We talked a bit more about poker’s history and what I characterized as a kind of “legacy of prejudice” against women in poker that one sometimes sees evidence of today. I mentioned Doyle Brunson’s comments in the original Super/System where -- writing back in 1978, mind you -- he said he didn’t “like to see women at a Poker table” and he’d “never met a woman who was really a top player.” (We all know Brunson has revised his opinion since then.)
I also summarized David Spanier’s comments about women players in Total Poker (published in 1977) -- where he suggests women are, in a sense, wired differently from men in that they haven’t the same urge to compete as men do. A provocative idea, actually. But Spanier continues. “The fundamental reason, I think,” writes Spanier, “why girls don’t play poker, or don’t play it very well, is that there is something unsexing about gambling games. To win, a woman has in some direct way to deny her femininity, to be hard, cunning, and aggressive; whereas for a man, poker reinforces his masculinity: he feels tougher and more sure of himself after winning.”
I went on to say that Brunson and Spanier were reflecting assumptions shared by many when they said those things. And how some of those ideas about women poker players -- along with some other, less thoughtful and/or less generous attitudes -- continue to exist today. Then I explained how because of this legacy, some believe ladies only tournaments provide a kind of relaxed, less threatening way for women to get some experience. To wade into the tourney ocean, so to speak, without having to mix it up with those sharks swimming out beyond the breakers . . . .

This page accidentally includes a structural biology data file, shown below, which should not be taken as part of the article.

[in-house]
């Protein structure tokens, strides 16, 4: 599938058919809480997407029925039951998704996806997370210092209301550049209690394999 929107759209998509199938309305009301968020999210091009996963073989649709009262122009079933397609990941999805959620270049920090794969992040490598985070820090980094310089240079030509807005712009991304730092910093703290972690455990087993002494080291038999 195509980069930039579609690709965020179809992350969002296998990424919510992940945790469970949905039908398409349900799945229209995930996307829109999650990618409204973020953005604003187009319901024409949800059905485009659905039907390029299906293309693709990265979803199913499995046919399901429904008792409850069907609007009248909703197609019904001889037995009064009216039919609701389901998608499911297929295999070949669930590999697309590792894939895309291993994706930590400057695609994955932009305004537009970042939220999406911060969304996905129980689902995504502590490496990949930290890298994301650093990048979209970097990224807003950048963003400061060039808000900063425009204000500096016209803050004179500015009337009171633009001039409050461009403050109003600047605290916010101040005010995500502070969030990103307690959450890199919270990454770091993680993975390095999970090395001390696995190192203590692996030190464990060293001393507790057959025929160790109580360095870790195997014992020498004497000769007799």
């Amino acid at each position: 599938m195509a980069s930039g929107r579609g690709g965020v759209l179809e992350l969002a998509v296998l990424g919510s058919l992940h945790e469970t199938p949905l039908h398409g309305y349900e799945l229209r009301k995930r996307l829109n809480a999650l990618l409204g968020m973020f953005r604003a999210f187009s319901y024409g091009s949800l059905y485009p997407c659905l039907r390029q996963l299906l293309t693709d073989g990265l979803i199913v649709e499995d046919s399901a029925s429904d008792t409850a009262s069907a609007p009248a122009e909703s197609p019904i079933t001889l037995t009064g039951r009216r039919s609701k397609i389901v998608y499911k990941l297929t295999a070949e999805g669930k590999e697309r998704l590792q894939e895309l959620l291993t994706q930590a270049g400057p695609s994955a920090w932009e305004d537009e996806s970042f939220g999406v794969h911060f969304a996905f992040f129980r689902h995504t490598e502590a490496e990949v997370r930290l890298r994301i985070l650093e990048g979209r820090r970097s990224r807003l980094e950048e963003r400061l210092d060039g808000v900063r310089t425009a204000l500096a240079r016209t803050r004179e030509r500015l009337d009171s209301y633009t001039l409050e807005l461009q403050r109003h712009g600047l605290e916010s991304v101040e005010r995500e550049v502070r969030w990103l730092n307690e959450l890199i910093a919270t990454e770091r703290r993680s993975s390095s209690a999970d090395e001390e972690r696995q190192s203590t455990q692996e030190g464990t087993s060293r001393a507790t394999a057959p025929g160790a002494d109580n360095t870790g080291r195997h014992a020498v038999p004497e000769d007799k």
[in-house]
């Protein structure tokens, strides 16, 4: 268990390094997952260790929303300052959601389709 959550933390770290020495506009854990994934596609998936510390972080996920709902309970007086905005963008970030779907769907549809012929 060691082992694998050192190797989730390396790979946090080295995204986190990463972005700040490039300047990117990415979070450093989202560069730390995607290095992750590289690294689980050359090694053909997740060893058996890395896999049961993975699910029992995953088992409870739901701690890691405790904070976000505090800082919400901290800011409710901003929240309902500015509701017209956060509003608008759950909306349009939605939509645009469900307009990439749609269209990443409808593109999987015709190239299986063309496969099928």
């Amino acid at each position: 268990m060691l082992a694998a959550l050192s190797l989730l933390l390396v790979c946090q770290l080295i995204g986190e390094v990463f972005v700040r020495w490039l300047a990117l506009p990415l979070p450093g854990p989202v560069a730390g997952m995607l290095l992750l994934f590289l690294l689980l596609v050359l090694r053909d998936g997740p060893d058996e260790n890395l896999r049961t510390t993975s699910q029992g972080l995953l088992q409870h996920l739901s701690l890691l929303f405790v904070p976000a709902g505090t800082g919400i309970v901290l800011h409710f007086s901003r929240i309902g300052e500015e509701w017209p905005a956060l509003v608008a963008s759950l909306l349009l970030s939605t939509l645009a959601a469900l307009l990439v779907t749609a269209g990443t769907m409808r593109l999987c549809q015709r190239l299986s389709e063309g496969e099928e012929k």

“I see,” Vera said. “Well, that would be another reason to keep them, then.”
She went on to talk about the dressage scene. One often finds more women than men competing at the shows where Vera rides. When we were in Vegas in April for the Rolex FEI World Cup Dressage Grand Prix finals -- the cream of the crop -- only three or four of the 12 riders in the final (that I attended) were men, I believe. Dressage is a sport with a different legacy than that of poker, to be sure.
Vera’s point about mistakenly equating WSOP bracelets was one I had considered before. Her reference to women’s income (relative to men’s) -- and how women often (still) are expected to stay at home with the children -- I hadn’t really thought about in this context. Such factors probably do need to be contemplated before people claim without hesitation that women all have exactly the same opportunities as men when it comes to competing in high stakes, tourney poker.
Of course there are certain players -- men and women -- who have managed by dint of their skill to overcome those financial obstacles to becoming regular participants in WSOP events. For the great majority, however, getting access to the money -- and the time -- to play and compete ain’t as simple a matter as some make it out to be.
Regarding women novelists -- who also over the years have faced obstacles largely unknown to men -- Virginia Woolf once argued that “a woman must have money and a room of her own if she is to write.” Whether you are a man or a woman, you have to have money to play poker. And the time (and a place) to play . . . .
Does the woman poker player really need a “tourney of her own” at the WSOP? I suppose that would be up to her to decide. As for the rest of us on the rail pondering the question, seems like there are a number of relevant factors a lot of us aren’t really considering when we debate the issue.
Labels: *the rumble